Eyeing Oman, Israel’s Foreign Ministry Hopes for More Normalization Deals in Coming Year
22:52 GMT 07.10.2021 (Updated: 22:53 GMT 07.10.2021)
Israel’s Foreign Ministry is looking far and wide for more Muslim nations willing to develop ties in the wake of 2020’s Abraham Accords, a senior ministry official said, and the al-Busaidi monarchy in Muscat is a top choice.
“We’re speaking basically to all countries in the region, in the Middle East and North Africa,” Eliav Benjamin, who heads the Middle East and Peace Process Division at the Israeli Foreign Ministry, told reporters on Wednesday.
“They each have to decide when will be the right time for them and how to go about it. We’re speaking to all of them, Oman as well … we have ongoing cooperation,” he added.
Between September and December of last year, Israel established diplomatic relations with four new Arab states - Bahrain, the United Arab Emirates, Sudan and Morocco - thanks to a US-led negotiation process. Hailed as the Abraham Accords, the deal temporarily halted a planned annexation of large parts of the West Bank’s Jordan River valley by Israel.
Oman, a former British client state, has long sought to be a neutral mediator in a region divided by many different loyalties. Up until his death in January 2020, the late Sultan Qaboos sought to bring Houthi and Saudi diplomats together for peace talks.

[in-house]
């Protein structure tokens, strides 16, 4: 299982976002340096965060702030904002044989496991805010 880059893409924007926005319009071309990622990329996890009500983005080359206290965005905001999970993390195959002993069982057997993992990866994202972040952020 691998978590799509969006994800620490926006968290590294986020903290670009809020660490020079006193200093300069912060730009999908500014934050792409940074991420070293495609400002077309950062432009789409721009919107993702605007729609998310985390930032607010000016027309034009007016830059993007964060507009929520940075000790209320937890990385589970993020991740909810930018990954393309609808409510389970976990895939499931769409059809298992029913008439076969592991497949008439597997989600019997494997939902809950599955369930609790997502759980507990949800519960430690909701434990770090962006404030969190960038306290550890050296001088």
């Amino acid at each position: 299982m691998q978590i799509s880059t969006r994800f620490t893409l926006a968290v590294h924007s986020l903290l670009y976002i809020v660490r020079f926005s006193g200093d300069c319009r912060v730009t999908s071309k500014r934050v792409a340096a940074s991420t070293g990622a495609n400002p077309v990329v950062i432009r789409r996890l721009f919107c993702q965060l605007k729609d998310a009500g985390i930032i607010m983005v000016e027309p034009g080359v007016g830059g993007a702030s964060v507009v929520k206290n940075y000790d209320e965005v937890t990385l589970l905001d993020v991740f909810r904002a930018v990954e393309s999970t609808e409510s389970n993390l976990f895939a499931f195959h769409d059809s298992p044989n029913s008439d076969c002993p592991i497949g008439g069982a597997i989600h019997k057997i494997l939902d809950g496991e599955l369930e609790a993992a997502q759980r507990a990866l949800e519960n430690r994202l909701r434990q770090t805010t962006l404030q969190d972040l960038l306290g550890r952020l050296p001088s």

More recently, the sultanate, now led by Qaboos’ cousin, Haitham bin Tariq, hailed the Abraham Accords peace deals, saying he hoped it would “be a practical tributary toward achieving peace based on ending the Israeli occupation of Palestinian lands and establishing an independent Palestine with its capital in East Jerusalem.”
Informal talks between Israel and Oman aren’t unheard of, either. Three Israeli prime ministers have secretly visited Oman - Yitzhak Rabin in 1994, Shimon Peres in 1996 and Benjamin Netanyahu in 2018 - with the 1996 visit even leading to the opening of trade offices in both nations. However, those relations were quickly severed in 2000 after the Second Intifada broke out. Still, according to the Times of Israel, “the government of Oman quietly encouraged Israeli diplomats to stick around, as long as the ongoing engagement between the two countries stayed secret.”
In June, Omani Foreign Minister Sayyid Badr bin Hamad al-Busaidi told Israeli Foreign Minister Yair Lapid during a rare phone call that it was the country’s policy was not to make peace with Israel before “the establishment of an independent Palestinian state with East Jerusalem as its capital.”
A few days later, al-Busaidi told Ash-Sharq al-Awsat that “we will not be the third Gulf state to normalise, as I mentioned, but we support the legitimate rights of the Palestinian people and we respect the sovereign decisions of states, just as we expect others to respect our sovereign decisions.”
© AP Photo / Alex BrandonIn this Tuesday, Sept. 15, 2020 file photo, Israeli Prime Minister Benjamin Netanyahu, left, U.S. President Donald Trump, Bahrain Foreign Minister Khalid bin Ahmed Al Khalifa and United Arab Emirates Foreign Minister Abdullah bin Zayed al-Nahyan pose for a photo on the Blue Room Balcony after signing the Abraham Accords during a ceremony on the South Lawn of the White House in Washington.